Business Owners Can’t Find Workers Because Of Government Handouts: “They Don’t Have To Work.”

More from the party of ongoing horrors.

NYC restaurant owner can’t find reliable workers due to government handouts

La Goulue partner worries staffing issue will become worse as restaurants in New York reach full capacity

By Talia Kaplan, FOX Business, April 2021:

La Goulue partner Hassan El Garrahy argues that the stimulus checks and extended unemployment insurance makes it challenging to find qualified workers.

La Goulue partner Hassan El Garrahy, who owns three restaurants in New York, argued on Monday that stimulus checks and extended unemployment insurance have made it challenging to find qualified workers because “they don’t have to come to work.”

He stressed on “Cavuto: Coast to Coast” that it has been “difficult to find reliable, qualified staff” to work at his New York City restaurant during the coronavirus pandemic due to the government handouts – or because, he said, many workers moved to Florida where the economy has fully reopened.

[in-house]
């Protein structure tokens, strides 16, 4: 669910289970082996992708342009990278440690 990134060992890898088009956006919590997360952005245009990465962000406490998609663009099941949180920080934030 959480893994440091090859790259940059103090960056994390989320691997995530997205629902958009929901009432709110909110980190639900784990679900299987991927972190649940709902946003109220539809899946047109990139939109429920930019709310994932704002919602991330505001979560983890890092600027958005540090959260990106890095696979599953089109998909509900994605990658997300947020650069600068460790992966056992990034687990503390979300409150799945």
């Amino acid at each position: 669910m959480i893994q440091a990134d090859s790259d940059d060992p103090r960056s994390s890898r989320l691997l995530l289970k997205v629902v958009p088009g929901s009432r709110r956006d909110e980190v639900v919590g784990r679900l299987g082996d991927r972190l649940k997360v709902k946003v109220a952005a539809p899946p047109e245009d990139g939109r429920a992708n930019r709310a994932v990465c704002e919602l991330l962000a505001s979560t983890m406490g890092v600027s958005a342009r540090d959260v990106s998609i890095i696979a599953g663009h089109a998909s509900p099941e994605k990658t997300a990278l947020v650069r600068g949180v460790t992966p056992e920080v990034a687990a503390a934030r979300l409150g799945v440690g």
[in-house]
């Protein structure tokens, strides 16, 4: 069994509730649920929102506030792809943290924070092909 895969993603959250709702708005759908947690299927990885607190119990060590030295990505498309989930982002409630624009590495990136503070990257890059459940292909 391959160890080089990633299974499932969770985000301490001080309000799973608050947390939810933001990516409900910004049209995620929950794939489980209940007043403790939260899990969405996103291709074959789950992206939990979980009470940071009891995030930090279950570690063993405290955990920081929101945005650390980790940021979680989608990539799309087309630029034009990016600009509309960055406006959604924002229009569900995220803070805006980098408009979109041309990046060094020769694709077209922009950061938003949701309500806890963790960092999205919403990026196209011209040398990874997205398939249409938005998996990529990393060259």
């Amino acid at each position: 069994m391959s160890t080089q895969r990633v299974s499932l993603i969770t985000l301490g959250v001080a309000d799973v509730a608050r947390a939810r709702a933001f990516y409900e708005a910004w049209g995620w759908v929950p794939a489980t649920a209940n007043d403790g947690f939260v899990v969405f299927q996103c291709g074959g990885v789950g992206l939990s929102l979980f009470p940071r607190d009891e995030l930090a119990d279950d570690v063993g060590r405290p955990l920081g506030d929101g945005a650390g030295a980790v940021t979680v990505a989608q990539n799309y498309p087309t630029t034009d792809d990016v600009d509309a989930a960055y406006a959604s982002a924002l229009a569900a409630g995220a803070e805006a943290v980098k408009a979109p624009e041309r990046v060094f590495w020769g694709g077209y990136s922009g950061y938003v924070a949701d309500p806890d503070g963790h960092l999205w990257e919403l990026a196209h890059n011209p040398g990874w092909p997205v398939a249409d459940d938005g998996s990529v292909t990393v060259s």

“I lost half of my staff to Florida,” Garrahy noted.

He also expressed concern that the staffing issue will become worse as restaurants in New York reach full capacity.

“I’ve lost some of my staff, good people, that relocated – or some are afraid to go out because of the pandemic – so it’s very difficult to find people, and my partners and I were filling in the gaps; but now, when we open, full capacity, I wonder, [is] the crisis just going to be increasing.”

As of last month, indoor dining was allowed to increase to 50% capacity in New York City.

The National Restaurant Association noted that according to preliminary data from the Bureau of Labor Statistics, eating and drinking establishments added 175,800 jobs in March on a seasonally-adjusted basis. However, employment is still 1.8 million jobs below pre-pandemic levels.

Garrahy pointed out that it has been “a very rough year,” and called the staffing situation a “problem.”

“Right now you have people that apply and then when [the] time comes for them to show up to work or to be interviewed, they don’t show up or they work and they quit,” he said.

Garrahy added, “How do you expect someone, [if] they’re being paid $1400 a week, plus the unemployment insurance, to want to come back to work? It’s very difficult.”

Read more at Geller Report

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